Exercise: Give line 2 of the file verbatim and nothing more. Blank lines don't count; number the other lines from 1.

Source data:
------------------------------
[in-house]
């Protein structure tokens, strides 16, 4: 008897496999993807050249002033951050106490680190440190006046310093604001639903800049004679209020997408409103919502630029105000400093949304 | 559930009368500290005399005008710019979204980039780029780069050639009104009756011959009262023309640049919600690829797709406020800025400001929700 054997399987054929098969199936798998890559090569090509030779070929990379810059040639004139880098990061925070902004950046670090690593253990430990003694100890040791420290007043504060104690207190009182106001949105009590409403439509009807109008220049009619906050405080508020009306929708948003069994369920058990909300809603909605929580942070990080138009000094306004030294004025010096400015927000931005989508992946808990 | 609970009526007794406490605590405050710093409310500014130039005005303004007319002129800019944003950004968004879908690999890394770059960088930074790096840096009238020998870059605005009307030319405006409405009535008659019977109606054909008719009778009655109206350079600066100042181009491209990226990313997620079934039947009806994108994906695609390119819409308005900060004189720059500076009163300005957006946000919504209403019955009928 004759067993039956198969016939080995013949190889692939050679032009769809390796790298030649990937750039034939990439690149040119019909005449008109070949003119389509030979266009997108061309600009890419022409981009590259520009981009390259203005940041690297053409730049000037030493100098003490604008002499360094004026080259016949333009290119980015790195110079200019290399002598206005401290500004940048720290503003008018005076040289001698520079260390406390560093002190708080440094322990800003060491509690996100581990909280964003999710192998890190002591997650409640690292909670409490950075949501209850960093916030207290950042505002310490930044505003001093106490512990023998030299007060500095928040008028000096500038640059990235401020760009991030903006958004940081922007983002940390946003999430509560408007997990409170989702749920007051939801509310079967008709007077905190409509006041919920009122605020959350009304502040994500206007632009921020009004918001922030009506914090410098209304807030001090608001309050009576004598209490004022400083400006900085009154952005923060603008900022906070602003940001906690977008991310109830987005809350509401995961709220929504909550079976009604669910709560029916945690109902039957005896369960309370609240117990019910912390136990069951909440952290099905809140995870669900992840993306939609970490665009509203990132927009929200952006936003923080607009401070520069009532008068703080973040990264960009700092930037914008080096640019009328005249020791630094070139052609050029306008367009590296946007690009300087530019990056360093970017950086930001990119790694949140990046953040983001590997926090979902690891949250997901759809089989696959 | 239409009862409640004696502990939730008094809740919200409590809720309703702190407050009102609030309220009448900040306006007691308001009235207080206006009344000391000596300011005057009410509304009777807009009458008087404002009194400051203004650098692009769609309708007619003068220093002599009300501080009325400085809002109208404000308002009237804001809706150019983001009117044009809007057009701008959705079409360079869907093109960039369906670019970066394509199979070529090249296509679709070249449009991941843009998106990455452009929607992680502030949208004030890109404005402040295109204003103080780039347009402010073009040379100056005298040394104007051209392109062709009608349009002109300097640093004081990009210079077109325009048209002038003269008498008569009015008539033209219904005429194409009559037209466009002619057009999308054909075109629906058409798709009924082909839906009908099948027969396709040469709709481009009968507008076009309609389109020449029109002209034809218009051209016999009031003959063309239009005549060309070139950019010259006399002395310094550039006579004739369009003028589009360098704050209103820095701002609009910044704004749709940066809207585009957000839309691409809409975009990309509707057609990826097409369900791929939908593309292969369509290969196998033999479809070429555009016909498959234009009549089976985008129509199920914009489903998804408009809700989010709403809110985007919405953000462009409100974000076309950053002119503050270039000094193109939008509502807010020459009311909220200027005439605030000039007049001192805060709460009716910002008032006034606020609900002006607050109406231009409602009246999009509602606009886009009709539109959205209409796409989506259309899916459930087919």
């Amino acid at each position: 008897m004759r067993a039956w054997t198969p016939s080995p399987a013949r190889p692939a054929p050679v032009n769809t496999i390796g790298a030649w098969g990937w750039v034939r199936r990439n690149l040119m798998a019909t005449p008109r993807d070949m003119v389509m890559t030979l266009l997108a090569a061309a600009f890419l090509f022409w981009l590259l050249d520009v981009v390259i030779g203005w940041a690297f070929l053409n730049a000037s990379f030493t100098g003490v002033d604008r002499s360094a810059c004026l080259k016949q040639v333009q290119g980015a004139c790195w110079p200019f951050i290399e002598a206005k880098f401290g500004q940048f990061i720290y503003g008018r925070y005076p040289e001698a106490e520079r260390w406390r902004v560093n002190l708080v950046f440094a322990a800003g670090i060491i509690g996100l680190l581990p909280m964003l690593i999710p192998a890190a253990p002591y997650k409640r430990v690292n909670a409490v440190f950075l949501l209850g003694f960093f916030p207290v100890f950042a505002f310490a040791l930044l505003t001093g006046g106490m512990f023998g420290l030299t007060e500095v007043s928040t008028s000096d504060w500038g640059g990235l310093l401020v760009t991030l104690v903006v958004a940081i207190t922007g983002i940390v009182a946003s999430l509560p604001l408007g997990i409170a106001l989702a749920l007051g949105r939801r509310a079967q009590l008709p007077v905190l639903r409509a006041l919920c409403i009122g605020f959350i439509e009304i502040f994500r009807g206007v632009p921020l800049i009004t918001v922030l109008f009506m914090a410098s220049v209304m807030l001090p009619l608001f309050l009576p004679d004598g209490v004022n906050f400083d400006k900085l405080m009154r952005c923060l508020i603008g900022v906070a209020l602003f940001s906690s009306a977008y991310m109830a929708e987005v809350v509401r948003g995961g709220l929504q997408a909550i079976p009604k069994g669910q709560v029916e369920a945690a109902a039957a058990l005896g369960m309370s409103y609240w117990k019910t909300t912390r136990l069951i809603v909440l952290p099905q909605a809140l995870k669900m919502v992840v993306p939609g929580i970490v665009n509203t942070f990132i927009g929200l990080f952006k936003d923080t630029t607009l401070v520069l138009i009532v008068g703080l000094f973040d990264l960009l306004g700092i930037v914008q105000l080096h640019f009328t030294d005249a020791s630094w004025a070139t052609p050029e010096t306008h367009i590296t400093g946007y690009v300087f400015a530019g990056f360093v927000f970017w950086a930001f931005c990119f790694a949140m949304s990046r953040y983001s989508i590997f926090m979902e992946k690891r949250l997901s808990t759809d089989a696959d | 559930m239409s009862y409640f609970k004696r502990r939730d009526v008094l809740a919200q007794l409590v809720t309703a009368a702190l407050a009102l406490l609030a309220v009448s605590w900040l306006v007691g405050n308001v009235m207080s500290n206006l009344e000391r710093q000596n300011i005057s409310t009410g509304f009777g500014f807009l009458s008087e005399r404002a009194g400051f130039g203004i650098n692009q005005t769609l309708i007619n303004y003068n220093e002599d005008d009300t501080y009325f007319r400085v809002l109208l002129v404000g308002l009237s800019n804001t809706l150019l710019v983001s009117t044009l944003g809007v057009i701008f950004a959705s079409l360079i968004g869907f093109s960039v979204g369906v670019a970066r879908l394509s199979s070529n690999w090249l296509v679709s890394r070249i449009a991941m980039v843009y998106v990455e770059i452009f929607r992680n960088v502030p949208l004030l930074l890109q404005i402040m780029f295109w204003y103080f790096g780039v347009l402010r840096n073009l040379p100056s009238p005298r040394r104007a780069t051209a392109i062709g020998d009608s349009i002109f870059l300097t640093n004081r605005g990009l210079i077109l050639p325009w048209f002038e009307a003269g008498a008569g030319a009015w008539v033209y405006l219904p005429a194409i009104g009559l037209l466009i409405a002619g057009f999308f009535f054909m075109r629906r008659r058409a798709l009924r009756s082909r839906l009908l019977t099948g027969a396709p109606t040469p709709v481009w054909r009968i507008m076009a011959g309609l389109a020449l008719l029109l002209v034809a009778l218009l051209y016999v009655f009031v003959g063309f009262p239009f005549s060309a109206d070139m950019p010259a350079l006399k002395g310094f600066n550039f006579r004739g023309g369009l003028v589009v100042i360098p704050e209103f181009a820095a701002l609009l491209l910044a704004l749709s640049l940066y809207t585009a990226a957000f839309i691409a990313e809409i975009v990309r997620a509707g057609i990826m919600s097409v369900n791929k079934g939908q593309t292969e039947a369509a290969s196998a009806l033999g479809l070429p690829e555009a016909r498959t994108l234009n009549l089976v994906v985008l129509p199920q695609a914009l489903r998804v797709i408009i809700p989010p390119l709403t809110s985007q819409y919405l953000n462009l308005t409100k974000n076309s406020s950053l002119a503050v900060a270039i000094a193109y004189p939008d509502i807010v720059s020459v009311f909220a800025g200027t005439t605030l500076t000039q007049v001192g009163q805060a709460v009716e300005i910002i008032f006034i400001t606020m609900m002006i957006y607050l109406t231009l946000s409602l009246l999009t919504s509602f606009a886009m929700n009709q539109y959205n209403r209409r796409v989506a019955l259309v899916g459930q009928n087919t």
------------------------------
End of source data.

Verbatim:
């Protein structure tokens, strides 16, 4: 008897496999993807050249002033951050106490680190440190006046310093604001639903800049004679209020997408409103919502630029105000400093949304 | 559930009368500290005399005008710019979204980039780029780069050639009104009756011959009262023309640049919600690829797709406020800025400001929700 054997399987054929098969199936798998890559090569090509030779070929990379810059040639004139880098990061925070902004950046670090690593253990430990003694100890040791420290007043504060104690207190009182106001949105009590409403439509009807109008220049009619906050405080508020009306929708948003069994369920058990909300809603909605929580942070990080138009000094306004030294004025010096400015927000931005989508992946808990 | 609970009526007794406490605590405050710093409310500014130039005005303004007319002129800019944003950004968004879908690999890394770059960088930074790096840096009238020998870059605005009307030319405006409405009535008659019977109606054909008719009778009655109206350079600066100042181009491209990226990313997620079934039947009806994108994906695609390119819409308005900060004189720059500076009163300005957006946000919504209403019955009928 004759067993039956198969016939080995013949190889692939050679032009769809390796790298030649990937750039034939990439690149040119019909005449008109070949003119389509030979266009997108061309600009890419022409981009590259520009981009390259203005940041690297053409730049000037030493100098003490604008002499360094004026080259016949333009290119980015790195110079200019290399002598206005401290500004940048720290503003008018005076040289001698520079260390406390560093002190708080440094322990800003060491509690996100581990909280964003999710192998890190002591997650409640690292909670409490950075949501209850960093916030207290950042505002310490930044505003001093106490512990023998030299007060500095928040008028000096500038640059990235401020760009991030903006958004940081922007983002940390946003999430509560408007997990409170989702749920007051939801509310079967008709007077905190409509006041919920009122605020959350009304502040994500206007632009921020009004918001922030009506914090410098209304807030001090608001309050009576004598209490004022400083400006900085009154952005923060603008900022906070602003940001906690977008991310109830987005809350509401995961709220929504909550079976009604669910709560029916945690109902039957005896369960309370609240117990019910912390136990069951909440952290099905809140995870669900992840993306939609970490665009509203990132927009929200952006936003923080607009401070520069009532008068703080973040990264960009700092930037914008080096640019009328005249020791630094070139052609050029306008367009590296946007690009300087530019990056360093970017950086930001990119790694949140990046953040983001590997926090979902690891949250997901759809089989696959 | 239409009862409640004696502990939730008094809740919200409590809720309703702190407050009102609030309220009448900040306006007691308001009235207080206006009344000391000596300011005057009410509304009777807009009458008087404002009194400051203004650098692009769609309708007619003068220093002599009300501080009325400085809002109208404000308002009237804001809706150019983001009117044009809007057009701008959705079409360079869907093109960039369906670019970066394509199979070529090249296509679709070249449009991941843009998106990455452009929607992680502030949208004030890109404005402040295109204003103080780039347009402010073009040379100056005298040394104007051209392109062709009608349009002109300097640093004081990009210079077109325009048209002038003269008498008569009015008539033209219904005429194409009559037209466009002619057009999308054909075109629906058409798709009924082909839906009908099948027969396709040469709709481009009968507008076009309609389109020449029109002209034809218009051209016999009031003959063309239009005549060309070139950019010259006399002395310094550039006579004739369009003028589009360098704050209103820095701002609009910044704004749709940066809207585009957000839309691409809409975009990309509707057609990826097409369900791929939908593309292969369509290969196998033999479809070429555009016909498959234009009549089976985008129509199920914009489903998804408009809700989010709403809110985007919405953000462009409100974000076309950053002119503050270039000094193109939008509502807010020459009311909220200027005439605030000039007049001192805060709460009716910002008032006034606020609900002006607050109406231009409602009246999009509602606009886009009709539109959205209409796409989506259309899916459930087919």